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Sunday, 28 April 2013


Got sad seeing the superb sunset outside the plane window. The day is drawing to a close and so is my trip.

It's been such an amazing experience and I just can't believe it's over. I feel so grateful to have been selected and would like to say thank you to the brilliant group that I travelled with for making it so memorable and special. I will treasure these memories for the rest of my life. Thank you.

Saturday, 27 April 2013

Perfect Paris



It's such a beautiful city, full of brilliant buskers, stunning architecture, pleasant patisseries, blooming spring flowers and glistening waters. What a better way to finish of a life changing trip - than some exploration of this fine city!

Eiffel Tower

The river Saine
View of Paris from the Arc de Triomphe
My beret

Notre Dame

We only just got here but I'm already packing my bags again.  So now it's goodbye Paris, goodbye France, goodbye Europe.  But not forever.  Because I'm definitely coming back again soon!

Thursday, 25 April 2013

Anzac Day

The big day is finally here - the 25th of April - the 98th anniversary for the landing of Aussie and Kiwi at Gallipoli.  We got up at 2:18am!!! And proceeded downstairs to have breakfast (more of a midnight snack).  I least I think we did because I was to tired and delirious to remember.

It was very dark, cold and misty when we arrived at the Australian National War Memorial for the dawn service.  And to think this is only their spring.  I can't even begin to imagine the hardships the Australian men and women went through here in winter all those years ago!  The sun rose over the memorial as we watched the ceremony from only the 6th row back.  As there were about 6000 people here - row 6 wasn't bad!

It was a very moving service.  My eyes got a bit watery at times - especially at the reading by an Australian War Widow.  The letter of a worried mother searching for her "missing" son's whereabouts.  Her son who had died nearly 6 months ago.

Here the band plays Waltzing Matilda.

They shall grow not old, as we that are left grow old:
Age shall not weary them, nor the years condemn.
At the going down of the sun and in the morning,
We will remember them.

It was also goodbye to Vestie (Slyvestre) and Estelle - our wonderful tour guides.  We saw them off with a poem each, Anzac biscuits and a promise to visit again soon!

Ode to Estelle

Chere Estelle
You are a cutie,
And a downright Australian “beauty”.
Your giggle is contagious,
And your humour outrageous!
Your driving skills are better,
Than those of Slyvestre. (hin hin hin)
We all think you’re a star,
And we will miss you from afar.
So until we meet again…
It’s see ya later…
From your mates in Austraya!

Ode to Slyvestre

Cher Vestie,
Merci pour being our bestie (bestfriend).
Kind-hearted, enthusiastic and knowledgeable,
You make learning about history more than tolerable.
Your love of your “patrie”,
Is clear for all to see!
You have enriched my life greatly,
With everything you have taught me.
But there is some knowledge I lack,
I still don’t know what that flag is…
The one with the big Union Jack??

Hope to see you in Australia soon!


Yesterday we attended a service at Dernancourt.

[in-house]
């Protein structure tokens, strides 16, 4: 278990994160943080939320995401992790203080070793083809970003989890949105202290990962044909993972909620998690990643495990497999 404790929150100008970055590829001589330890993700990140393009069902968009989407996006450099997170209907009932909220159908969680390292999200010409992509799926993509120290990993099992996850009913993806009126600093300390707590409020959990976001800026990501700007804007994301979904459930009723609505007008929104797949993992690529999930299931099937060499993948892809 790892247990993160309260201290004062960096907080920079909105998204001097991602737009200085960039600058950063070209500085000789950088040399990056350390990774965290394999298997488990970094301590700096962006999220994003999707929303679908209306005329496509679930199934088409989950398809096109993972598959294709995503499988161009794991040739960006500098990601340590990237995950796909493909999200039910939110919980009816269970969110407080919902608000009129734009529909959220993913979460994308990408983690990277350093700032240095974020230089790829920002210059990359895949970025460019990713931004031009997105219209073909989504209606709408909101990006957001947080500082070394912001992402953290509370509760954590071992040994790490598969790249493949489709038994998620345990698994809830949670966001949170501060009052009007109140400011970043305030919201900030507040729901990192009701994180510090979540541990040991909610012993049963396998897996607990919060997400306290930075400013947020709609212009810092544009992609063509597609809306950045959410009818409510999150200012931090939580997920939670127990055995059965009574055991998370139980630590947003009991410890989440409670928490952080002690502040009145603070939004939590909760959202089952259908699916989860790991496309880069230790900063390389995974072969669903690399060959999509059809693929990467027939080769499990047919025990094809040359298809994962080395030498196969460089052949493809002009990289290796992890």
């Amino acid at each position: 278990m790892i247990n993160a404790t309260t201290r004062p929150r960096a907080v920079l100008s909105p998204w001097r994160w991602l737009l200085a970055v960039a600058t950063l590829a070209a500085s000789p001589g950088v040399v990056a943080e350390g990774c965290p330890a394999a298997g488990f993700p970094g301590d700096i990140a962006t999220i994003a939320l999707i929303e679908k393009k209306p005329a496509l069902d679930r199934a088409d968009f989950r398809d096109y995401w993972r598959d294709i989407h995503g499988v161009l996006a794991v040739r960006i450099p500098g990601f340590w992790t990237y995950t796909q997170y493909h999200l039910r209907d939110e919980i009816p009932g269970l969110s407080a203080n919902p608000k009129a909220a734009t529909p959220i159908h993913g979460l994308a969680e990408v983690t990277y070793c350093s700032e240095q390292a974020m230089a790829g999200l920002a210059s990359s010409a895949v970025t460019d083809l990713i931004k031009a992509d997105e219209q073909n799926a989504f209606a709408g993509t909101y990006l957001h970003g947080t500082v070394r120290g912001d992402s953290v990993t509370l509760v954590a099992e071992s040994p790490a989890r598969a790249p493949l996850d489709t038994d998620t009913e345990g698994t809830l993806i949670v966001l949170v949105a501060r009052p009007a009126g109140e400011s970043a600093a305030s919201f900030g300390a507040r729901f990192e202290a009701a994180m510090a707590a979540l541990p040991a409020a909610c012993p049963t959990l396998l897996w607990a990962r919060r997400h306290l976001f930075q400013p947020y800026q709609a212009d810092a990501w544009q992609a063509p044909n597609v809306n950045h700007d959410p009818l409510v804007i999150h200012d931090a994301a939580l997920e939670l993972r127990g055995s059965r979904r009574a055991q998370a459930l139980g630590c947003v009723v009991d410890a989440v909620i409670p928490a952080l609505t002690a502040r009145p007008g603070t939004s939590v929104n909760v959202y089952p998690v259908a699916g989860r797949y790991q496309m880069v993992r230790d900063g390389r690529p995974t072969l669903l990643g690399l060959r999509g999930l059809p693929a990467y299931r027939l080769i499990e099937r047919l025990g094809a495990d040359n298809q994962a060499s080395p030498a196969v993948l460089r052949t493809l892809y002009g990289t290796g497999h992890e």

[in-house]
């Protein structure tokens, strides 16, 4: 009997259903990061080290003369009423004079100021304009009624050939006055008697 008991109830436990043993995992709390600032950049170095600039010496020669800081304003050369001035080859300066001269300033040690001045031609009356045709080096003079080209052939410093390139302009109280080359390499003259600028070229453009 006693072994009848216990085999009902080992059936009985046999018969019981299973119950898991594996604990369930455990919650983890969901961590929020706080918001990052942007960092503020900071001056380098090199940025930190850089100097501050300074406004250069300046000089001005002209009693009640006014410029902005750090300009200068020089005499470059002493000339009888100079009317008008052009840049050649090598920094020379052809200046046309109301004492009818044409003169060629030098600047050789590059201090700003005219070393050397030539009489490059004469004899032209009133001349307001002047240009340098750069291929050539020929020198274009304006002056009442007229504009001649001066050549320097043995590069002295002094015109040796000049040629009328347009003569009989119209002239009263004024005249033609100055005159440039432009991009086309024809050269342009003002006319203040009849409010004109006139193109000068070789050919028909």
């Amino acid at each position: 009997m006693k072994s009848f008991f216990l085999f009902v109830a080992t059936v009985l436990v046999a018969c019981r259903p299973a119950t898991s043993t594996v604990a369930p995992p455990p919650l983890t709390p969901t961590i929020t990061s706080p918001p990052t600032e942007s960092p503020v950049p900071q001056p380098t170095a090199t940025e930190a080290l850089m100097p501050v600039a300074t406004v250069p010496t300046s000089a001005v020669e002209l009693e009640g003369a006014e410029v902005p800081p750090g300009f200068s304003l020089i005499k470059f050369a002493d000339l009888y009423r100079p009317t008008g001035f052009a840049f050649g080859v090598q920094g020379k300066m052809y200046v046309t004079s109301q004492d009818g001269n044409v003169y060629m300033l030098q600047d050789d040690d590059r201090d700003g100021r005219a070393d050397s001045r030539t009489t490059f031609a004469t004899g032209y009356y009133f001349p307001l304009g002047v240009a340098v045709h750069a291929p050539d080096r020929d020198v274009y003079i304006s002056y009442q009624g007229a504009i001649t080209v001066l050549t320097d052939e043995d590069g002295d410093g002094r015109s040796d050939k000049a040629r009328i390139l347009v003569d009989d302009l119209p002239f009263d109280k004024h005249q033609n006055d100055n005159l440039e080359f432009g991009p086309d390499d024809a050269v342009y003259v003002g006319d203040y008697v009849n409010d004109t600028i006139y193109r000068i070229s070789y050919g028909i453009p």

This little town has a strong South Australian connection as South Aussie troops fought off a German offensive here on the 5th of April 1918.

The children were out for the service and we all walked down the little main street together.  The Mayor gave a really sweet speech and told us that we "can be proud to be Australian".  It was very touching to know the extent these locals go to to remember Australia and the brave sacrifices our men made.

After the service we presented the Mayor and the Children with gifts.  Among which were 2 Aussie Rules footballs.  A match was than played on the oval.  It was great fun! I even managed a broken French/English conversation with the kids!

I now have 3 French pen pals who live on Australia Road!

We were also presented with real French flags, poppy (or coquelicot in French!), badges and books.  I felt so humbled by these beautiful gifts and I will cherish them forever.

Wednesday, 24 April 2013

Exploring Amiens

This afternoon was completely dedicated to shopping and exploring the town!

Harry Potter et Where's Wally (Charlie) en Français, macaroons, chocolat et crêpes!!

Plus a visit to the absolutely ginormous cathedral. Apparently it's even bigger than Notre Dame!!


Villers-Bretonneux is busy getting ready for Anzac Day commemorations.

Signs for the Footy were all up - ready for tomorrow. Green and Gold flags flutter in the breeze in the town square and the French and Australian flags fly side by side.

Anzac Day has a special significance here. Not only is it the anniversary of the Gallipoli campaign but it marks the day in 1918 when Australian troops recaptured the town from German occupation. This was very important in the course of the war as Villers-Bretonneux was the last town before Amiens. Had the Germans captured Amiens (a town with essential railway connections) they would have been able to effectively cut all communications between London and Paris.

The symbol for Villers-Bretonneux is very cute - a kangaroo made from the letters VB (initials of the town... not the beer!).

There is a strong connection here with Australia - in particular Melbourne. In 1927 Victorian school children helped raised money to establish a school - Victoria school. In big, bright green and gold letters the words "Do Not Forget Australia" are displayed proudly in the school courtyard.

We then went to the Australian National Memorial just out of town - where we will be attending the dawn service tomorrow. It's very impressive and big.

Scaling the mini Eiffel Tower

After a rather large dinner and dessert last night of Savoury Crepes and Creme Brûlée a morning stroll was in order.

Little did I know it would include me scaling the a mini Eiffel Tower!!